The Online PD

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Creating a Strong Hook

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The hook is the beginning part of any lesson. Sometimes people also call it an opening. I think “hook” is a better description of what really needs to happen at the beginning of a lesson. Great teachers pull their kids in right away and sell them on what they’re about to learn. Think it’s not that important? Think about the last staff meeting or professional development you went to. Chances are if the presenter didn’t convince you in the first 5-10 minutes that what you were about to learn was important and relevant to you then you probably didn’t pay much attention. I am guilty of it myself.

The Elements of a Strong Hook:

* Explains what students are about to learn.

* Explains why what they are about to learn is important.

* Connects what they are about to learn to what they already know

* Explains how the learning will take place (the day’s agenda).

* Captures students interest.

Ideas For How to Hook Your Students:

1) Demonstration

When I think of demonstrations I think of Mr.Wizard – the old science show from the 80’s. Demonstrations areusually simple labs that are easier for the teacher to perform while students watch. You can find hundreds of demonstrations online. Here is one of my favorites: Density Demo.

2) Discrepant event

Discrepant events are a type of demonstration that taps into common misconceptions. They usually have a big “ooooh, aaaah” factor to them. Because they demonstrate laws of nature that often conflict with common beliefs they motivate students to learn more. Here’s a link to one of my favorite discrepant events: surface tension.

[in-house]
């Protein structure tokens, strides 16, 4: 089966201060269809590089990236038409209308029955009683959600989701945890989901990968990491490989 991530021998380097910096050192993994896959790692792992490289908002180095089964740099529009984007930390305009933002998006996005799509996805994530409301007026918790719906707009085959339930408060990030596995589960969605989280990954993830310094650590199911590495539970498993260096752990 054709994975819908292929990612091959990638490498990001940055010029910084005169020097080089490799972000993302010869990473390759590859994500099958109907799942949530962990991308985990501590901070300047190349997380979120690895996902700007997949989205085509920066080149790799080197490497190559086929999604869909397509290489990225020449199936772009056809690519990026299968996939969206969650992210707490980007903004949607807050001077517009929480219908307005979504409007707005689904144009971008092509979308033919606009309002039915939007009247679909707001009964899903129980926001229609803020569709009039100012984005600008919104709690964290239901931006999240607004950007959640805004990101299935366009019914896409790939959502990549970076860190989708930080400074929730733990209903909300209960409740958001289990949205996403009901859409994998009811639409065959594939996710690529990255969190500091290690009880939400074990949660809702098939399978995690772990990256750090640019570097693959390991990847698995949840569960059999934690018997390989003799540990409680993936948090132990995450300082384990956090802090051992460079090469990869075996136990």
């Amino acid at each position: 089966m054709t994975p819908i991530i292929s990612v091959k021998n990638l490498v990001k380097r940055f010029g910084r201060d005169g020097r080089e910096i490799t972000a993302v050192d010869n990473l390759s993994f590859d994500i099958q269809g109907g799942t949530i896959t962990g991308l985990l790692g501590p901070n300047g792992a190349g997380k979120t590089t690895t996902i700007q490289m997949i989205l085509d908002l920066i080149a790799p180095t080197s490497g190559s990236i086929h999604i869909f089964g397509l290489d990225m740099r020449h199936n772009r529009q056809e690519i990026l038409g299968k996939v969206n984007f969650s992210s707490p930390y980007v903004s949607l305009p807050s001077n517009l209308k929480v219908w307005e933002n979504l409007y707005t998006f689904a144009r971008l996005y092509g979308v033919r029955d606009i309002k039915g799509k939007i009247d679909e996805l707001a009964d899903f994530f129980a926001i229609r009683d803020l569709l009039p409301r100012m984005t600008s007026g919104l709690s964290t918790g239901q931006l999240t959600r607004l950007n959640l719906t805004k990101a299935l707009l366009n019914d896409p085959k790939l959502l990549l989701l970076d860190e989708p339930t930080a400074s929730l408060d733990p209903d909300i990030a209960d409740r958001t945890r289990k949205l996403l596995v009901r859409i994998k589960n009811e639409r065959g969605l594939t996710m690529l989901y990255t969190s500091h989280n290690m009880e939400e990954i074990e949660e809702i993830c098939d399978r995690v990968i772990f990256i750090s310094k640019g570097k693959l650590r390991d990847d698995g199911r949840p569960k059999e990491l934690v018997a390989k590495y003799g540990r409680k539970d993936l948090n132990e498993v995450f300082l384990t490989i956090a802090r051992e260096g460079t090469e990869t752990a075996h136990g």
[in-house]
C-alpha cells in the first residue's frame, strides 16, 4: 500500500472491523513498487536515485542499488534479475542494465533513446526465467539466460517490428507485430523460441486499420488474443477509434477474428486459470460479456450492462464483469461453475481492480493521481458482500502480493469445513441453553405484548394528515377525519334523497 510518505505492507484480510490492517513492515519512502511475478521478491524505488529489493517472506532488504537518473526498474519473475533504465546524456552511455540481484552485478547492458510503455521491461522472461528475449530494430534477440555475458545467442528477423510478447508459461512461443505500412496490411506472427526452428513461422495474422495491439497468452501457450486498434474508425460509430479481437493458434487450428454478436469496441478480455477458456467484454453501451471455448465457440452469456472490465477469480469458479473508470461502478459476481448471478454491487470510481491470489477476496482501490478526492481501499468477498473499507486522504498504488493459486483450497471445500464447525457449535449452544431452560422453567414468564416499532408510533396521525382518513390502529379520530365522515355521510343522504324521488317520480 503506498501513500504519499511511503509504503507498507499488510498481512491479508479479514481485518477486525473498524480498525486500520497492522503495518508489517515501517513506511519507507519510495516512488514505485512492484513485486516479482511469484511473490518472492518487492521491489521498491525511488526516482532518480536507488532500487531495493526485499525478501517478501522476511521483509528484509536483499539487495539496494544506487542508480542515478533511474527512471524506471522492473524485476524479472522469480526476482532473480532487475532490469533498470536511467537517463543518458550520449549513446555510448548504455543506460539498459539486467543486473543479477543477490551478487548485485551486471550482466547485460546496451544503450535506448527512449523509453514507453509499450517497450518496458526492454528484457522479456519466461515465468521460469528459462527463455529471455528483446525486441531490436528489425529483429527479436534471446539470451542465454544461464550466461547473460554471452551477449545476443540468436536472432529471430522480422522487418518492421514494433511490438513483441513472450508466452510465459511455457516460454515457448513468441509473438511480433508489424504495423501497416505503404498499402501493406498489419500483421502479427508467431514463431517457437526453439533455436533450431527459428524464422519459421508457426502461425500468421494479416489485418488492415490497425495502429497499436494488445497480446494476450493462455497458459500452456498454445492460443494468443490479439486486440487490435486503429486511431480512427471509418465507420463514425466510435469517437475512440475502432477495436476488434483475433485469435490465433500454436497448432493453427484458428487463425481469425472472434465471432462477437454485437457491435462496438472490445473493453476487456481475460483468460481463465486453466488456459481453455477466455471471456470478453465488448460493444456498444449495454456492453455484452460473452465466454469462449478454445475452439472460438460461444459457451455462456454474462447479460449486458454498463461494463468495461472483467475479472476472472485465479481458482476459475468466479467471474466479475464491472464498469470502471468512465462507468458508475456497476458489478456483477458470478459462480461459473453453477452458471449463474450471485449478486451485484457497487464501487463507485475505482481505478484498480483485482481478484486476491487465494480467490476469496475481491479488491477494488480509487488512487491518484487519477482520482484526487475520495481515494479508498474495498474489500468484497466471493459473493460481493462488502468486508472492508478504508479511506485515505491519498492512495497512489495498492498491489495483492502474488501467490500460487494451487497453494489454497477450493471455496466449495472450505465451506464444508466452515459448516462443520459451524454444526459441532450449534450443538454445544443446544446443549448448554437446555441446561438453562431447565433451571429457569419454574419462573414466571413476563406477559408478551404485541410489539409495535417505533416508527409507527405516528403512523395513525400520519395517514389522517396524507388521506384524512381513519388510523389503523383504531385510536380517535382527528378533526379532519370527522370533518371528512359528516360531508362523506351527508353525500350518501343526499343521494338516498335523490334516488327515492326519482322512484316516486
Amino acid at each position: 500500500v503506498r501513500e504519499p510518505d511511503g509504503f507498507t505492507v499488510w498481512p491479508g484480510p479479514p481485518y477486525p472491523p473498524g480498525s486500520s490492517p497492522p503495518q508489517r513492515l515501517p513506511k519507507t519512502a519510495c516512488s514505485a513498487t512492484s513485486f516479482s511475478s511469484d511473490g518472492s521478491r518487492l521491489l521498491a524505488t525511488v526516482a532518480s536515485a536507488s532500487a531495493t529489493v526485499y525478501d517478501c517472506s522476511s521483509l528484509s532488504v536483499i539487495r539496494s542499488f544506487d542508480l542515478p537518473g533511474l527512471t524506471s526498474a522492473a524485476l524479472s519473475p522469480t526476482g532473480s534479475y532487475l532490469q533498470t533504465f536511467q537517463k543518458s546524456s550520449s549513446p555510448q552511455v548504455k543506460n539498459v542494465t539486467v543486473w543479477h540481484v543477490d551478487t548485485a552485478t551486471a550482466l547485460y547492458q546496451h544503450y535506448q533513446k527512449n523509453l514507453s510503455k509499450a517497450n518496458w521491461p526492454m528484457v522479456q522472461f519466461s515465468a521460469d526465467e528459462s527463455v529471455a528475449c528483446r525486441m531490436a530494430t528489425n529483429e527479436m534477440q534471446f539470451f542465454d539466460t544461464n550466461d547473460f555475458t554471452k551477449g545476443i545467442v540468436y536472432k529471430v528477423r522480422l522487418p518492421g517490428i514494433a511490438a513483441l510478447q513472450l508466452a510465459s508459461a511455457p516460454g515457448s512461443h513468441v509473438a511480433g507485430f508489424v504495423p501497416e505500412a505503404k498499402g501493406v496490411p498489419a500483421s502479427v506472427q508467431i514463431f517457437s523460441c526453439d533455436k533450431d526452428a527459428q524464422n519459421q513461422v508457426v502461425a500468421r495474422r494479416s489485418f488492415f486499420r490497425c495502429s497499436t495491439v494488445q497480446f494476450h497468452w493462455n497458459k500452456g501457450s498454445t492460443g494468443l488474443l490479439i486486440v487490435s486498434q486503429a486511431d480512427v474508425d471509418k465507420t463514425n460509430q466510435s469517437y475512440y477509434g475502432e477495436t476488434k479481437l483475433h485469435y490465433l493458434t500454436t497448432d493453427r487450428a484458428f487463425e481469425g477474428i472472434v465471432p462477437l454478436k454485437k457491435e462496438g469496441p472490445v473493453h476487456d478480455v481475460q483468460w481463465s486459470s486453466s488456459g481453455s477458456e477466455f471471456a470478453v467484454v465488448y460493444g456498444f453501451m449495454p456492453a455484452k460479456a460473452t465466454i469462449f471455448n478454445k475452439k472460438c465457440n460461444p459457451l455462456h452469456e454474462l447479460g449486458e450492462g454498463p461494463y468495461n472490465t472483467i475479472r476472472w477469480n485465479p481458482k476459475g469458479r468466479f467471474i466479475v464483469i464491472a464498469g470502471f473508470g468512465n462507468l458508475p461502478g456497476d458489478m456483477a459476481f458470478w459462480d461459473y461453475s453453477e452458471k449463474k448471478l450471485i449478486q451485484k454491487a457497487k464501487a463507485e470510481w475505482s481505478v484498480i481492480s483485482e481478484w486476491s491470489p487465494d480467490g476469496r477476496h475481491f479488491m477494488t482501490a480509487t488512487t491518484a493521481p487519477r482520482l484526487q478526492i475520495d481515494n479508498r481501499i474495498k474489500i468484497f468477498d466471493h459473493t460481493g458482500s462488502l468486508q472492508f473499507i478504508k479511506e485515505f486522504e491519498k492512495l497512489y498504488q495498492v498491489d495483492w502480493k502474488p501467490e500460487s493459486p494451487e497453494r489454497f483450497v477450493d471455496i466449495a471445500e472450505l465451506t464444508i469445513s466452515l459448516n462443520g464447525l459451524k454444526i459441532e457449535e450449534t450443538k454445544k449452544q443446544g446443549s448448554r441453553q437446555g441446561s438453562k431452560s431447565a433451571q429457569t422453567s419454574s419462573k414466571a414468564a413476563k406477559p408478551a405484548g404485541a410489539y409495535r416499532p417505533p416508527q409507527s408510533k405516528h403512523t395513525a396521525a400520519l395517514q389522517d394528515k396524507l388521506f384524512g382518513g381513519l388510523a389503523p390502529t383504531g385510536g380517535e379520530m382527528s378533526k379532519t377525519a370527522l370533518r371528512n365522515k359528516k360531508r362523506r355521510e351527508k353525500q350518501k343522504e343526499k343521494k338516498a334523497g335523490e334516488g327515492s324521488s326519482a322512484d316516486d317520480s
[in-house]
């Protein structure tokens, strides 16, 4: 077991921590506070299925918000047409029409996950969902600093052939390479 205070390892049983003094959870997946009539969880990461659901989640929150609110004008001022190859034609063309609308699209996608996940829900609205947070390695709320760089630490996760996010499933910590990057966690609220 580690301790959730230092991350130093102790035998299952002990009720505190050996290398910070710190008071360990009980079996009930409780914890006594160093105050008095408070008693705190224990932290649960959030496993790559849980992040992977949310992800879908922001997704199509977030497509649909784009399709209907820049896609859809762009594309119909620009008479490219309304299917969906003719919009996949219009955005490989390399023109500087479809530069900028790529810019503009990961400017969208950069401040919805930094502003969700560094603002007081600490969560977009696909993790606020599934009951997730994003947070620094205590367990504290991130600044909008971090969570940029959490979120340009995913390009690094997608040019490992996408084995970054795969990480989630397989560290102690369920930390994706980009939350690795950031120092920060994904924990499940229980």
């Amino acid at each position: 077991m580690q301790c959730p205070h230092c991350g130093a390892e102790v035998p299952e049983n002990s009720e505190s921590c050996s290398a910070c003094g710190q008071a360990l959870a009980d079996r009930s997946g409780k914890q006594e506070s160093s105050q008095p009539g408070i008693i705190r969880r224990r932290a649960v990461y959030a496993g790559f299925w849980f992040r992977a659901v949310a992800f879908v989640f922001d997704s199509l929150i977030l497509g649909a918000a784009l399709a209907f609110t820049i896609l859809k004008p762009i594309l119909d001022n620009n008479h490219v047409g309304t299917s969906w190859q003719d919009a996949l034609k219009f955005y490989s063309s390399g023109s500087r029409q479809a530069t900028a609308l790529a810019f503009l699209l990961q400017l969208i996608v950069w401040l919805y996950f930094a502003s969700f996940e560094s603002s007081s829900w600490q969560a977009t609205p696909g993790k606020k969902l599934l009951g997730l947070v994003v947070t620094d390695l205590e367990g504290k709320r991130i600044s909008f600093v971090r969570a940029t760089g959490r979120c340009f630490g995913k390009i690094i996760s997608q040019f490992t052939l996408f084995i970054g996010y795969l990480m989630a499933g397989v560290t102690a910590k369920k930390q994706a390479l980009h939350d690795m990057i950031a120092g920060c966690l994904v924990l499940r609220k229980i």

3) KWL chart

KWL stands for Know, Want to Know, Learned. It is a good way to get students to access what they alread know. You can then build off what they know to increase their interest in what they’re going to learn that day. KWL Chart Template

4) Quickwrite

This is just a short writing prompt that can help tap into students’ prior knowledge. For example, “Has the earth always looked the way it does today? If not, how has it changed? what changed it?”

5) Read an interesting article or blurb

This could be something from a newspaper or a source that your students find relevant. For example, when I was in the classroom scientists were debating if Pluto was really a planet during our solar system unit. To open up the lesson on the characteristics of a planet my students read a short article about the ongoing debate.

6) Real world problem

One of the math teachers I work with includes a real world problem in his structured notes each day. Every day he tells his students “after you meet this objective, you’ll be able to solve this real-life problem.” It’s applicable and engaging at the same time. Here’s an example of one of Mike’s real world connections: Mike’s “get real” problem

7) Video or audio clip

A few weeks ago I was observing a teacher and he opened his lesson with a video clip from mythbusters about what happens when you take the safety valve off a hot water heater. He captured every student in the room’s attention. With the invention of YouTube it has never been easier to find exciting clips.

8.) Contraversial statements or hot topics

Put a contraverial quote on the board, bring up a current topic in the news, or a hot debate that ties into that day’s objective.

Do you have other ideas for great hooks? Please pass them along!

Written by theonlinepd

February 21, 2008 at 9:28 pm

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